or Connect
EpicSki › The Barking Bear Forums › On the Snow (Skiing Forums) › Ski Gear Discussion › Something to be aware of when buying boots
New Posts  All Forums:Forum Nav:

Something to be aware of when buying boots

post #1 of 11
Thread Starter 

If you are buying boots and remove the spoiler for a more upright stance it pays to buy boots that are

half a size bigger as the upright stance will make your feet go forward. I did not notice this when I bought

my boots but only after skiing due to seeing broken toe nails.

post #2 of 11

Awesome 

post #3 of 11

What?

post #4 of 11

That doesn't make any sense for a number of reasons.  I don't think you want to get your heel out of the heel pocket in order to accommodate an upright stance -- you really should get a proper fit that gets both factors right.  Going up a half size may be the same exact shell and liner length anyway. 

 

To me, toenail problems might even mean the boots were too big to begin with.

post #5 of 11

This is plainly wrong.

 

Cassina: looking back at your posting history regarding ski boots, I have to say that your observations are pretty far out of the norm.  I can say with a fair amount of confidence that few-to-no people here would consider adding a gel insole beneath their stock footbeds.


Edited by DtEW - 4/5/2009 at 11:28 pm
post #6 of 11

I don't think so  

post #7 of 11

How many days were the boots skied in?  I could see if it's during the first 10 days when the boot is still busy conforming to your foot, but as the heel pocket opens up and you get the heel further back, this should go away.  If anything, removing the spoiler to accommodate a larger calf should allow the heel to get back in the pocket MORE, at least for any boots I've taken spoilers out of. 

 

Try to lean forward and scoot that heel back BEFORE you buckle, to keep the toe away from the front of the boot.  IF NECESSARY, wack the heel on the floor a few times with your foot in the boot until you are sure the heel is as deeply seated as it will go.  ONLY THEN should you start tightening the boot.  

post #8 of 11

why not buy a boot in the right size, and just get the cuff straightened?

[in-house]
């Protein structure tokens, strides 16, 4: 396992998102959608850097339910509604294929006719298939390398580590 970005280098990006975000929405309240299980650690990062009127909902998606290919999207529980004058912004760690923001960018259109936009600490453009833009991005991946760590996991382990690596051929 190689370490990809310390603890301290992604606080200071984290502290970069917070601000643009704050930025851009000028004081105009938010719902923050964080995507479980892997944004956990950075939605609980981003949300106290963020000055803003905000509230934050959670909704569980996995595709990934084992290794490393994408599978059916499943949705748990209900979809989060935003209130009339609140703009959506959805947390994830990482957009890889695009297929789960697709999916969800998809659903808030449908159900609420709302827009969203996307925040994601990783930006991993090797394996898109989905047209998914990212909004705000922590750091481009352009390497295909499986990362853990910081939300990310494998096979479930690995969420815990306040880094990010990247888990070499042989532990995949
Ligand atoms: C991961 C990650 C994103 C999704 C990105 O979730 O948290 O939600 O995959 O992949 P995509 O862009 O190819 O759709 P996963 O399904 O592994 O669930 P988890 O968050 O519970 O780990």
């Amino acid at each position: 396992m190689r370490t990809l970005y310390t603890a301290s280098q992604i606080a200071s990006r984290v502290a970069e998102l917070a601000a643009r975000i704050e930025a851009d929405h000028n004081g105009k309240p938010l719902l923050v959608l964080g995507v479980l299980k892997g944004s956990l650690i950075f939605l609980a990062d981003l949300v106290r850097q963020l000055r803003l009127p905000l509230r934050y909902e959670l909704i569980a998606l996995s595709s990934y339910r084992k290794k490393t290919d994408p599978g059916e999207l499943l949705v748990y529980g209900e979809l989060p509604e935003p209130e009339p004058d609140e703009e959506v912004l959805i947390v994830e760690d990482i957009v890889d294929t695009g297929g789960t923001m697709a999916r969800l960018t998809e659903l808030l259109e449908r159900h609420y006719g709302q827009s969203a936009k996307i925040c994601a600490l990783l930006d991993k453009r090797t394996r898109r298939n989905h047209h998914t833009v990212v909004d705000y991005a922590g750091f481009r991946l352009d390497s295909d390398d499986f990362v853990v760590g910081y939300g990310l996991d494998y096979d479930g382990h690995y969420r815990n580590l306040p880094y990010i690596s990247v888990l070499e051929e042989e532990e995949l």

That way your heel is back/down, your foot doesn't move around, your toes don't hit the front, AND you have teh F lean you like

post #9 of 11
Thread Starter 


 

Quote:
Originally Posted by sibhusky View Post

 

How many days were the boots skied in?  I could see if it's during the first 10 days when the boot is still busy conforming to your foot, but as the heel pocket opens up and you get the heel further back, this should go away.  If anything, removing the spoiler to accommodate a larger calf should allow the heel to get back in the pocket MORE, at least for any boots I've taken spoilers out of. 

 

Try to lean forward and scoot that heel back BEFORE you buckle, to keep the toe away from the front of the boot.  IF NECESSARY, wack the heel on the floor a few times with your foot in the boot until you are sure the heel is as deeply seated as it will go.  ONLY THEN should you start tightening the boot.  

 

The interesting thing with my boot problem is that I have only had it when skiing on 177 & 184

VolkI AC 4 skis which are Mid Fat and it could be that the forces these skis exert on the boot

are possibly throwing my foot forward although I am having no heel lift. I will try what you said and

lean forward before buckling up.


 

post #10 of 11
Thread Starter 


 

Quote:
Originally Posted by DtEW View Post

 

This is plainly wrong.

 

Cassina: looking back at your posting history regarding ski boots, I have to say that your observations are pretty far out of the norm.  I can say with a fair amount of confidence that few-to-no people here would consider adding a gel insole beneath their stock footbeds.

 

I did that to a pair of race boots I saw on sale and having never skied in race boots before I found them lacking shock absorbtion in the sole and adding the Gel soles corrected that problem.

I was just responding to a thread about what others thought the difference between race and recreational boots were. If you don't try different gear you will never know if you like it or not and there is nothing wrong with making mods out of the norm as you say if they work and at the same time save money.


Edited by DtEW - 4/5/2009 at 11:28 pm


 

post #11 of 11

Clip your toenails, and go to someone who knows about fitting boots.

New Posts  All Forums:Forum Nav:
  Return Home
  Back to Forum: Ski Gear Discussion
EpicSki › The Barking Bear Forums › On the Snow (Skiing Forums) › Ski Gear Discussion › Something to be aware of when buying boots